builds relationships in diverse Christian community

For Andrea Kraybill, a Goshen College junior, serving is not just about what you do, but it is more about the relationships you build with the people where you serve.

That's not to say that she didn't do plenty of hard work this summer while participating in Goshen College's Service Inquiry Program in London. She worked at a nursery, cooked for neighborhood meals, mentored youth and served in a soup kitchen.

But she also immersed herself in relationships with people in the East London Christian community and church. "Having done a number of service experiences, especially with diverse churches, I have learned that it is less about what I can accomplish practically, than how much I fully throw myself into the community, being willing to do whatever it is God calls me to," Kraybill said.Kraybill, an art major from Elkhart, served at The Round Chapel for the Clapton Park United Reformed Church, in London. According to the Web site, the church has a multiethnic congregation that is "committed to developing new and creative ways of worship and service to the greater glory of God."

"I am a huge advocate of intercultural congregations – being brothers and sisters in Christ and worshipping together regardless of language or cultural barriers," Kraybill said. "But, this being the second truly diverse church I've worked with, I see the huge challenges that this carries as well. The style of music, the setup of the service, the choosing of leaders, the concept of time – all of the factors that hold a community together take much more work and generally a longer time to mesh together."

The church has a number of ways it ministers to the diverse local community. Every Sunday, it hosts Urban Table, a free drop-in with soup and sandwiches for all members of the local community, including homeless and travelers staying in local hostels. On the last Thursday of each month, it hosts Community Meal, a low-cost meal that everyone in the neighborhood is invited to. And on a weekly basis the church offers an affordable nursery and an afternoon group to help families with children under 2 years old to prepare for pre-school.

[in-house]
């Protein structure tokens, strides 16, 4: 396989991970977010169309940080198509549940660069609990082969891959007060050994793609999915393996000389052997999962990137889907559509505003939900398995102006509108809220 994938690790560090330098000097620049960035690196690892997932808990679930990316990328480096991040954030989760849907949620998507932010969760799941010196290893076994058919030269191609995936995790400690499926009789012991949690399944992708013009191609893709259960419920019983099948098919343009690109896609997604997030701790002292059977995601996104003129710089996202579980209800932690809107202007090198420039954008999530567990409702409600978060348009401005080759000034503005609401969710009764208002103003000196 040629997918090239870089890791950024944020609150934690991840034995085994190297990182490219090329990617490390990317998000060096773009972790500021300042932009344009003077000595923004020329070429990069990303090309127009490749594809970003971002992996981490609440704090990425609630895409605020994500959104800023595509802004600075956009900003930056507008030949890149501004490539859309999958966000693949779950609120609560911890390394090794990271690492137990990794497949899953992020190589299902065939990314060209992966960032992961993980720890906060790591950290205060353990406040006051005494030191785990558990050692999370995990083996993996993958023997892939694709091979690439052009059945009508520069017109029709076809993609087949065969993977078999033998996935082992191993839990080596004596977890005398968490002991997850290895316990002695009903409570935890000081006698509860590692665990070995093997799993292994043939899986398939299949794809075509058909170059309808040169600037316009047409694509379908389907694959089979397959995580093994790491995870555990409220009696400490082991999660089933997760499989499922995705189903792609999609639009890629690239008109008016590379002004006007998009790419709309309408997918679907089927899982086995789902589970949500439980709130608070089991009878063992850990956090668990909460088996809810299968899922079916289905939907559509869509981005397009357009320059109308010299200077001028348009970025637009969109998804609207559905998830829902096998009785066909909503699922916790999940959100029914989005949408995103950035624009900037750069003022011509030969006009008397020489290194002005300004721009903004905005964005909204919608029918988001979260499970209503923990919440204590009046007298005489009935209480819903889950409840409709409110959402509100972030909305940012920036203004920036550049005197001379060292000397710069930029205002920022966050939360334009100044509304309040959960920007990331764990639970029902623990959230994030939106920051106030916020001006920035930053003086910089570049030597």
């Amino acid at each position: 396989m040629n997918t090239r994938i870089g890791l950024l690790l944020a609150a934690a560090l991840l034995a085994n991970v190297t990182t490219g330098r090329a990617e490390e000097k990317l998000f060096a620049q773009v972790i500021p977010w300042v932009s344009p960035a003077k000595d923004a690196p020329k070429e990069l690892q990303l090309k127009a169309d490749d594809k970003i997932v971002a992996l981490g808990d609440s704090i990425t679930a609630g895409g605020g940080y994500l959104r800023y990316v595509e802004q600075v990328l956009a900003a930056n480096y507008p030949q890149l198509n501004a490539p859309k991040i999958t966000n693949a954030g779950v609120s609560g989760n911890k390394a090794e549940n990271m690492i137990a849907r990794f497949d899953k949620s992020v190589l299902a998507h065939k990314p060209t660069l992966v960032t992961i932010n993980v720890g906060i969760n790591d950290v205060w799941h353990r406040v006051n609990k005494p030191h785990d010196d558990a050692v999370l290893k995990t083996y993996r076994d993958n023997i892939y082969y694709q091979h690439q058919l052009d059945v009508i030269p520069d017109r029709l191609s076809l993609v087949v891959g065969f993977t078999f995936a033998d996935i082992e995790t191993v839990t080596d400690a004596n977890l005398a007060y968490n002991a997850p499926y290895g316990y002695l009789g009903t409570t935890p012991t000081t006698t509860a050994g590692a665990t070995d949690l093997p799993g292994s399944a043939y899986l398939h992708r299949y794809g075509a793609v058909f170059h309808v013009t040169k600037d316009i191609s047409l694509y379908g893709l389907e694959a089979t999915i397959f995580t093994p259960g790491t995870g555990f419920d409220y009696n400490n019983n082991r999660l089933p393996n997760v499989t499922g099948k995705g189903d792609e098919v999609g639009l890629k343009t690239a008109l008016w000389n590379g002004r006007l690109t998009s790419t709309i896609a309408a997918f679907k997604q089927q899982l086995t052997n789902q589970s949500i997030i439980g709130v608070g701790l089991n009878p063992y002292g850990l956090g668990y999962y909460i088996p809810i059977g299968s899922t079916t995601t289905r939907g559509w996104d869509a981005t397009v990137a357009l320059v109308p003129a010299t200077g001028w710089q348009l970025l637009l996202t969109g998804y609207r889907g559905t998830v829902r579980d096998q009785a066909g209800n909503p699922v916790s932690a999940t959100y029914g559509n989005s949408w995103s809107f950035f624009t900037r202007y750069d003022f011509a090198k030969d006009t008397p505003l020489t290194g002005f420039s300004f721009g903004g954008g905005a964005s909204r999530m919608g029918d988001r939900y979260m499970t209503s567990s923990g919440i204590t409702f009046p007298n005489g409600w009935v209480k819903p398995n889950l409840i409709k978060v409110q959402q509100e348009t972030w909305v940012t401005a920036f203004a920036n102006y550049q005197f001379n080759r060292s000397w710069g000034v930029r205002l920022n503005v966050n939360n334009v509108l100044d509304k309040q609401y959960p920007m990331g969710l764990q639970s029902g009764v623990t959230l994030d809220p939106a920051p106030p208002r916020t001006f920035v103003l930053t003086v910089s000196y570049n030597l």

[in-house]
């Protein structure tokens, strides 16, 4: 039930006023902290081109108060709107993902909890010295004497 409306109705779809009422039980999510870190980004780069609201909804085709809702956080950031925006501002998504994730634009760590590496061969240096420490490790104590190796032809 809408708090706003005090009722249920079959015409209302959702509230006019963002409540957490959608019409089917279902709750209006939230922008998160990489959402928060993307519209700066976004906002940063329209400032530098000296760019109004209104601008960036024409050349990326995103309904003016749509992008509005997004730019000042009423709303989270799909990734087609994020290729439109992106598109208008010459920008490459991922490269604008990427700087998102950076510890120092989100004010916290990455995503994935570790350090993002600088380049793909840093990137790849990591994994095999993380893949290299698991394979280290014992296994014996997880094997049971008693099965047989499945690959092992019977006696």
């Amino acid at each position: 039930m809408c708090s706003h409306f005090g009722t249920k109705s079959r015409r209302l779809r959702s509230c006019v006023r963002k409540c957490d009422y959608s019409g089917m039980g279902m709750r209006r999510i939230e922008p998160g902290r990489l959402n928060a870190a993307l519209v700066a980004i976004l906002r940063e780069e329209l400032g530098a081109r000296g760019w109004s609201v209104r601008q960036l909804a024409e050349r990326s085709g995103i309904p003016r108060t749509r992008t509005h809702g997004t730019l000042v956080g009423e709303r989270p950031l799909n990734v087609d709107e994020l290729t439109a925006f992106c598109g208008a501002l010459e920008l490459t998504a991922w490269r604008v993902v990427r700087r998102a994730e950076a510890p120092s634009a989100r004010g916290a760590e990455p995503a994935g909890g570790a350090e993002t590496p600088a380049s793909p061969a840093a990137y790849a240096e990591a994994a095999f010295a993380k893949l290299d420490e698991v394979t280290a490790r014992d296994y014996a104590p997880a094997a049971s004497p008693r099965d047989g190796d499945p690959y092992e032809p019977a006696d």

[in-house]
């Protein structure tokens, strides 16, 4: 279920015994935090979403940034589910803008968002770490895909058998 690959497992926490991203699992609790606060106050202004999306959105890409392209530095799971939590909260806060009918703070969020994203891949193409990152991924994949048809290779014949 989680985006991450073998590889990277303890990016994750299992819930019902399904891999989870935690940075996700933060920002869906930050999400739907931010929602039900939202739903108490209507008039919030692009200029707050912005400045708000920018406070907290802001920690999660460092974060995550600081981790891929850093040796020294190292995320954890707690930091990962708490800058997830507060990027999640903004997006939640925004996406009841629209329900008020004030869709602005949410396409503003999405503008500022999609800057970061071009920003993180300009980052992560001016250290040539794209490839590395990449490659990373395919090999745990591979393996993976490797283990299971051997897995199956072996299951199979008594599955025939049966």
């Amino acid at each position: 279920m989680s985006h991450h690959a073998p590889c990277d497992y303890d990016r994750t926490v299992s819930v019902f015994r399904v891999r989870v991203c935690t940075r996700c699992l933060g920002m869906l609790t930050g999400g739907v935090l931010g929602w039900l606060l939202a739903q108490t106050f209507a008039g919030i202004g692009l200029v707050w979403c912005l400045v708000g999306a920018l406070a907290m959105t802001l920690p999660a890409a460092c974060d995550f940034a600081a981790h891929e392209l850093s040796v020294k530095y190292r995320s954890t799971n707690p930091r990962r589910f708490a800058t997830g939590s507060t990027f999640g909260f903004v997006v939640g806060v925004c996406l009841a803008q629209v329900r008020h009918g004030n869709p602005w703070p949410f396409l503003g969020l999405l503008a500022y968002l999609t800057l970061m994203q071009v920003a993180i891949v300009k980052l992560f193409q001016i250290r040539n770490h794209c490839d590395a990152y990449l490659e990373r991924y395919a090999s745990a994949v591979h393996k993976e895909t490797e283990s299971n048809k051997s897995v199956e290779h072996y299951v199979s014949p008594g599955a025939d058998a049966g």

When working in a small community café run by Catholic Workers, Kraybill was able to see some of the many ways community is strengthened through these programs. "The cafe provides low-cost healthy food, and free food for anyone who needs it," she said. "More than that, it is a home and family to a number of regulars with either emotional or mental health problems, or just loneliness. Since the cafe relies entirely on donations of food or money to survive I saw trust enacted literally."

But the café is not just for food, it's also for people to connect from different backgrounds and life experiences. "One man, Chris, who has Aspergers syndrome, comes in every day to offer spiritual direction in a listening room in the back of the basement. He always makes time for Deklin, a German man with some kind of mental problem and a beautiful soul. Deklin talks pretty much non-stop, with much of it very hard to understand, yet Chris listens patiently to him, showing him the love of Christ."

And through these experiences Kraybill is beginning to see the church in a new way. "This church has an incredibly strong sense of community as family," she said. "During a church-away weekend, as people were encouraged to express themselves in creative ways (through movement, art, music, or poetry) I saw a new side of the church. I saw a wonderful old soul, Doris from Jamaica, who usually quietly serves the tea at church, break into a joyful dance-interpretation of a Bible passage. I heard the sounds of a musically-shy middle-aged man, Peter, as he wrote and performed his first song ever, all with the love and support of the community around him."

And that's what service is all about.

–By Tyler Falk

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